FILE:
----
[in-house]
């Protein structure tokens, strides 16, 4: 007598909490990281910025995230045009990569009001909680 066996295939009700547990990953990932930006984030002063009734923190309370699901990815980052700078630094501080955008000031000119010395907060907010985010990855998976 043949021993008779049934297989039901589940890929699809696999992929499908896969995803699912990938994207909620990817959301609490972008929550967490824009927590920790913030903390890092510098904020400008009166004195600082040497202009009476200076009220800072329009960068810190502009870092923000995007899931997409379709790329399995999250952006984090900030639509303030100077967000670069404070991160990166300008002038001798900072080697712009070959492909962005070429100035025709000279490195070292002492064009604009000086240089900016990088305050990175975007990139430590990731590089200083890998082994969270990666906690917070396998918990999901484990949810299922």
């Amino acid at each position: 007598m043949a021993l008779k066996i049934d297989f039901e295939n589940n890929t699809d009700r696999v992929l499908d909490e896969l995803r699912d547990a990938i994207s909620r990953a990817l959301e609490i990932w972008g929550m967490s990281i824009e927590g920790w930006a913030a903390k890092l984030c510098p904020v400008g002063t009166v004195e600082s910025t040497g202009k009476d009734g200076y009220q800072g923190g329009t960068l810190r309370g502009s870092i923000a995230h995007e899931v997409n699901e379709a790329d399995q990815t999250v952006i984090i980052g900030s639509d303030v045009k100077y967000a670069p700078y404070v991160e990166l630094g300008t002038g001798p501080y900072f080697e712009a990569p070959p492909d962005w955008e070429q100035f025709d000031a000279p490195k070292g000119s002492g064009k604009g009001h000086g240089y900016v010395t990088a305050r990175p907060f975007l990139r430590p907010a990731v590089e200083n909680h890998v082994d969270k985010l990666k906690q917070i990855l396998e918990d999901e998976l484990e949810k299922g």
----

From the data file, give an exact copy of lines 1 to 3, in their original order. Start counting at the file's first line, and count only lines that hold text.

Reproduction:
[in-house]
């Protein structure tokens, strides 16, 4: 007598909490990281910025995230045009990569009001909680 066996295939009700547990990953990932930006984030002063009734923190309370699901990815980052700078630094501080955008000031000119010395907060907010985010990855998976 043949021993008779049934297989039901589940890929699809696999992929499908896969995803699912990938994207909620990817959301609490972008929550967490824009927590920790913030903390890092510098904020400008009166004195600082040497202009009476200076009220800072329009960068810190502009870092923000995007899931997409379709790329399995999250952006984090900030639509303030100077967000670069404070991160990166300008002038001798900072080697712009070959492909962005070429100035025709000279490195070292002492064009604009000086240089900016990088305050990175975007990139430590990731590089200083890998082994969270990666906690917070396998918990999901484990949810299922």
């Amino acid at each position: 007598m043949a021993l008779k066996i049934d297989f039901e295939n589940n890929t699809d009700r696999v992929l499908d909490e896969l995803r699912d547990a990938i994207s909620r990953a990817l959301e609490i990932w972008g929550m967490s990281i824009e927590g920790w930006a913030a903390k890092l984030c510098p904020v400008g002063t009166v004195e600082s910025t040497g202009k009476d009734g200076y009220q800072g923190g329009t960068l810190r309370g502009s870092i923000a995230h995007e899931v997409n699901e379709a790329d399995q990815t999250v952006i984090i980052g900030s639509d303030v045009k100077y967000a670069p700078y404070v991160e990166l630094g300008t002038g001798p501080y900072f080697e712009a990569p070959p492909d962005w955008e070429q100035f025709d000031a000279p490195k070292g000119s002492g064009k604009g009001h000086g240089y900016v010395t990088a305050r990175p907060f975007l990139r430590p907010a990731v590089e200083n909680h890998v082994d969270k985010l990666k906690q917070i990855l396998e918990d999901e998976l484990e949810k299922g």